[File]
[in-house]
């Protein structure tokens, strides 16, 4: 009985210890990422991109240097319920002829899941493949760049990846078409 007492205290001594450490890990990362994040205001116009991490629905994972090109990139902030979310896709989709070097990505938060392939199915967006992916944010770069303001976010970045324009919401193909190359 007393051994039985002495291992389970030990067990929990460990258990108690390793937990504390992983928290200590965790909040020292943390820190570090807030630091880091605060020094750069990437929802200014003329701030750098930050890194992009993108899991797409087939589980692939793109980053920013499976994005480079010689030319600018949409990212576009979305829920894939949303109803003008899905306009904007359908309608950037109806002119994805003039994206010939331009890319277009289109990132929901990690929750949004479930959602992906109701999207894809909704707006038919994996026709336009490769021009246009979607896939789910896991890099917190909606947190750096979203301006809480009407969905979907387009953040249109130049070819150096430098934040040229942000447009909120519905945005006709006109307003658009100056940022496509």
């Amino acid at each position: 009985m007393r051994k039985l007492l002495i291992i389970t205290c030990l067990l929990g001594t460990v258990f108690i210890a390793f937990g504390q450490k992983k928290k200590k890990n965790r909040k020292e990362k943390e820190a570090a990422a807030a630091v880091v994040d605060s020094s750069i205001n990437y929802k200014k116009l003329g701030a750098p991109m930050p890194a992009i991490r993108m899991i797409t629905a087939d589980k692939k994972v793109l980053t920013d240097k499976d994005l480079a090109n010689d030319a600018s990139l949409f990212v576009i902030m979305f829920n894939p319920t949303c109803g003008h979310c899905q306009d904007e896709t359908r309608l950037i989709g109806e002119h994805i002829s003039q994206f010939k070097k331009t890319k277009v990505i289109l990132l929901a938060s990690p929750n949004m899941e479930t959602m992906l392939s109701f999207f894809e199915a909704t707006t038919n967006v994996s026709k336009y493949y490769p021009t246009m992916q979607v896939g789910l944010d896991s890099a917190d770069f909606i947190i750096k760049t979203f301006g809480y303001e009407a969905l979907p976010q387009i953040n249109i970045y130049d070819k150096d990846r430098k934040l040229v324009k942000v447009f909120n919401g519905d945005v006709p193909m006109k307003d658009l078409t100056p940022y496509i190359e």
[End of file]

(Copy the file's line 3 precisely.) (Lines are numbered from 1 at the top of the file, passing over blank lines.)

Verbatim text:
């Amino acid at each position: 009985m007393r051994k039985l007492l002495i291992i389970t205290c030990l067990l929990g001594t460990v258990f108690i210890a390793f937990g504390q450490k992983k928290k200590k890990n965790r909040k020292e990362k943390e820190a570090a990422a807030a630091v880091v994040d605060s020094s750069i205001n990437y929802k200014k116009l003329g701030a750098p991109m930050p890194a992009i991490r993108m899991i797409t629905a087939d589980k692939k994972v793109l980053t920013d240097k499976d994005l480079a090109n010689d030319a600018s990139l949409f990212v576009i902030m979305f829920n894939p319920t949303c109803g003008h979310c899905q306009d904007e896709t359908r309608l950037i989709g109806e002119h994805i002829s003039q994206f010939k070097k331009t890319k277009v990505i289109l990132l929901a938060s990690p929750n949004m899941e479930t959602m992906l392939s109701f999207f894809e199915a909704t707006t038919n967006v994996s026709k336009y493949y490769p021009t246009m992916q979607v896939g789910l944010d896991s890099a917190d770069f909606i947190i750096k760049t979203f301006g809480y303001e009407a969905l979907p976010q387009i953040n249109i970045y130049d070819k150096d990846r430098k934040l040229v324009k942000v447009f909120n919401g519905d945005v006709p193909m006109k307003d658009l078409t100056p940022y496509i190359e």